Types of Variegated Ivy

Ivy plants grow along the ground, on trellises or in decorative hanging baskets. The Hedera genus includes English ivy (Hedera helix) and other common species. Some Hedera cultivars have multicoloured or variegated leaves. Variegated ivies grow best in bright, indirect sunlight or partial shade and rich, moist soil. Indoor plants grow well under a fluorescent light or in medium light. Avoid south- or west-facing windows.

English Ivy

English ivy has shiny, evergreen, lobed leaves, which grow up to 1 to 3 inches long. Its aerial roots allow it to climbs trellises, walls and other structures as high as 50 feet. It also forms a dense mat up to 8 inches tall, which spreads along the ground. Many variegated English ivy cultivars are available. According to the Clemson Cooperative Extension, one of the most popular cultivars is Glacier, which has grey-and-green leaves with pink or white edges. Caecilia has frilly, grey and light-green leaves with white margins, and Gold Heart has heart-shaped, yellow-centred leaves on pinkish stems.

Algerian Ivy

Algerian ivy (H. caneriensis) has glossy, widely spaced leaves that grow up to 5 to 8 inches wide and 4 to 8 inches long. Each evergreen leaf has three to five lobes. The vine uses aerial roots to climb up to 30 feet high. Gloire de Marengo is a variegated cultivar producing grey-and-green leaves with cream-coloured edges. The Striata cultivar has yellow-centred, light-green leaves. The Clemson University Cooperative Extension recommends growing Algerian ivy in an indoor hanging basket.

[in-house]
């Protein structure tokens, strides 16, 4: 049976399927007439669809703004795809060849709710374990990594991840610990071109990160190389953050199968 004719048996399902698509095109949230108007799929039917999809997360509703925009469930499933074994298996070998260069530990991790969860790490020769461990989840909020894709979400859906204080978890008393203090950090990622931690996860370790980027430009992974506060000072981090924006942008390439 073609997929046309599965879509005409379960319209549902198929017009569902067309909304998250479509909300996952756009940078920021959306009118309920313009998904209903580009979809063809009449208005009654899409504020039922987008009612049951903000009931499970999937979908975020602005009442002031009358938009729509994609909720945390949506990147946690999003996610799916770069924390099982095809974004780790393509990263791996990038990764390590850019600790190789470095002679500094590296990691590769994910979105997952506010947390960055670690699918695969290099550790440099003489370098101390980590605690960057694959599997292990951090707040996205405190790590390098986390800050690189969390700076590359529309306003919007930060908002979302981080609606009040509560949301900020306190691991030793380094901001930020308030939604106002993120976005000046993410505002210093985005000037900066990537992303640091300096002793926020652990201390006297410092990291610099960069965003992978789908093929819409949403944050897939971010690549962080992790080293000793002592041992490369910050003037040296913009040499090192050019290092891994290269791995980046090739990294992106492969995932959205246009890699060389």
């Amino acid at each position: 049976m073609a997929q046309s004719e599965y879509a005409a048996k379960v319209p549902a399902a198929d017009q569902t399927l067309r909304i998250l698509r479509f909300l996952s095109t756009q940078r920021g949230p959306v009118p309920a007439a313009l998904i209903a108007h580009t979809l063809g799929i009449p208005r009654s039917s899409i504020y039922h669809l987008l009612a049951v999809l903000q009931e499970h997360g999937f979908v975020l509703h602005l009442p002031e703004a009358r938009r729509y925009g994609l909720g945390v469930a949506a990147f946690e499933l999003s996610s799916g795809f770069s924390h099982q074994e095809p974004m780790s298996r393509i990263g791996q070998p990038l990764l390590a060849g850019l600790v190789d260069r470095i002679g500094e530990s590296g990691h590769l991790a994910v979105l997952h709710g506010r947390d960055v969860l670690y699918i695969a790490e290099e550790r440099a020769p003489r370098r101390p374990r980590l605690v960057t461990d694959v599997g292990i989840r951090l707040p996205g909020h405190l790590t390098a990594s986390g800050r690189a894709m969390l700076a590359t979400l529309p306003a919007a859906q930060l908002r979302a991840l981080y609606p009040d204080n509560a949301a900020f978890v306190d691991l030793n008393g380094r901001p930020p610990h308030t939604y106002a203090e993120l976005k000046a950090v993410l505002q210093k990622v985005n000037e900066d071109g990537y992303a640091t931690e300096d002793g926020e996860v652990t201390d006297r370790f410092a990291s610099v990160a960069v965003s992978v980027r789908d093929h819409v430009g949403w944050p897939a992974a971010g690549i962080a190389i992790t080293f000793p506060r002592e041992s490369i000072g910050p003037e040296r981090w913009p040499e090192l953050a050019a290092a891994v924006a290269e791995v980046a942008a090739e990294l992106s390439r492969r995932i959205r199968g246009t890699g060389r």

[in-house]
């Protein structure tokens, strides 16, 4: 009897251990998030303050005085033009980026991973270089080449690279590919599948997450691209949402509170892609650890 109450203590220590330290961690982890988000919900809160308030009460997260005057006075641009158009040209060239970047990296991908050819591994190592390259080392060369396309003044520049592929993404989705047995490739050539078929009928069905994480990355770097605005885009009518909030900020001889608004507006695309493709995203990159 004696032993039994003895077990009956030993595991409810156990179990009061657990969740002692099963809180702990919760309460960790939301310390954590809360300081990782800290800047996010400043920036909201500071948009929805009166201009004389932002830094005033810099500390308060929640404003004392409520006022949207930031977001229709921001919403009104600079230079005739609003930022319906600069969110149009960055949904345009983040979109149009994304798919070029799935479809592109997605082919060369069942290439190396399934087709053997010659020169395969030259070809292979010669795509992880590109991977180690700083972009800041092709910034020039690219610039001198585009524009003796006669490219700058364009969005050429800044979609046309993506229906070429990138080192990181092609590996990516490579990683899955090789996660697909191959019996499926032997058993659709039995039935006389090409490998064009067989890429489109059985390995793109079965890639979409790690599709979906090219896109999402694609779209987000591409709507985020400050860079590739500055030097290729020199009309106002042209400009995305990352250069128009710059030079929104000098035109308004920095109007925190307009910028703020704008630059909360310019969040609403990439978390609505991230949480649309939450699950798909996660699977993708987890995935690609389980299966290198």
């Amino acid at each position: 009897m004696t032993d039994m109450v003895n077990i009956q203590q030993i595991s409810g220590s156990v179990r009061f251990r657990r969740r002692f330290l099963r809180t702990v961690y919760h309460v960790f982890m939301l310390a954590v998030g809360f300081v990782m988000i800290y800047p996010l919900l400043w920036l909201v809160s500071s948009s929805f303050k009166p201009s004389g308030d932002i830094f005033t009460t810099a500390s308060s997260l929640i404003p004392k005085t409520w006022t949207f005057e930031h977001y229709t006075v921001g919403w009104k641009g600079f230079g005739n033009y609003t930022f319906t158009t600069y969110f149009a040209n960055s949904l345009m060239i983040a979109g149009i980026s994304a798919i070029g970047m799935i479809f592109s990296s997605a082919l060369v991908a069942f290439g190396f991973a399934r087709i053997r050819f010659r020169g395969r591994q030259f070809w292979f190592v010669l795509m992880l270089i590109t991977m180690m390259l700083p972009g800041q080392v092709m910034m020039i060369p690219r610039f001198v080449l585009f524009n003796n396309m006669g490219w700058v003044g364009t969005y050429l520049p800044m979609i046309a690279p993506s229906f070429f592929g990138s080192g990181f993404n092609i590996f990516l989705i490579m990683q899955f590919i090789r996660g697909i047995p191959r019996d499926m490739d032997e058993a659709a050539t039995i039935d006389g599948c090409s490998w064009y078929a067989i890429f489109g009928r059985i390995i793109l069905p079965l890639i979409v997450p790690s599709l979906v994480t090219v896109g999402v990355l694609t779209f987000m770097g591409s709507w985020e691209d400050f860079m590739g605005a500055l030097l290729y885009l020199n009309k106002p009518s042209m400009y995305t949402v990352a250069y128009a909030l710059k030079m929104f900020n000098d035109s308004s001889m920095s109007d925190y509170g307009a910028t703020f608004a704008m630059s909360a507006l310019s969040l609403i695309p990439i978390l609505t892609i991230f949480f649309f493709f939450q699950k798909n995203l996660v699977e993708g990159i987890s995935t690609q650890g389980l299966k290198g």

Persian Ivy

Persian ivy (H. colchica) has thick, heart-shaped evergreen or semievergreen leaves that grow up to 10 inches long and 7 inches wide. According to the University of Illinois Extension, the crushed leaves produce a celery-like fragrance. This vine spreads or climbs up to 50 feet high and grows well in an indoor hanging basket. The Dentata Variegata cultivar has light-green leaves with grey streaks and white edges. Sulphur Heart leaves are green with gold centres.


Young variegated ivy leaves lose their colour patterns in heavy shade or low indoor light. Removing the structure causing the shade or placing the plant in a brighter area restores the variegation. Variegated ivy leaves lose their variegation as they age. Although ivies tolerate subfreezing temperature, the University of Illinois Extension states that variegated cultivars may require more winter protection than other varieties.

Cite this Article A tool to create a citation to reference this article Cite this Article

About the Author

Judith Evans has been writing professionally since 2009, specializing in gardening and fitness articles. An avid gardener, Evans has a Bachelor of Arts in political science from the University of New Hampshire, a Juris Doctor from Vermont Law School, and a personal trainer certificate from American Fitness Professionals and Associates.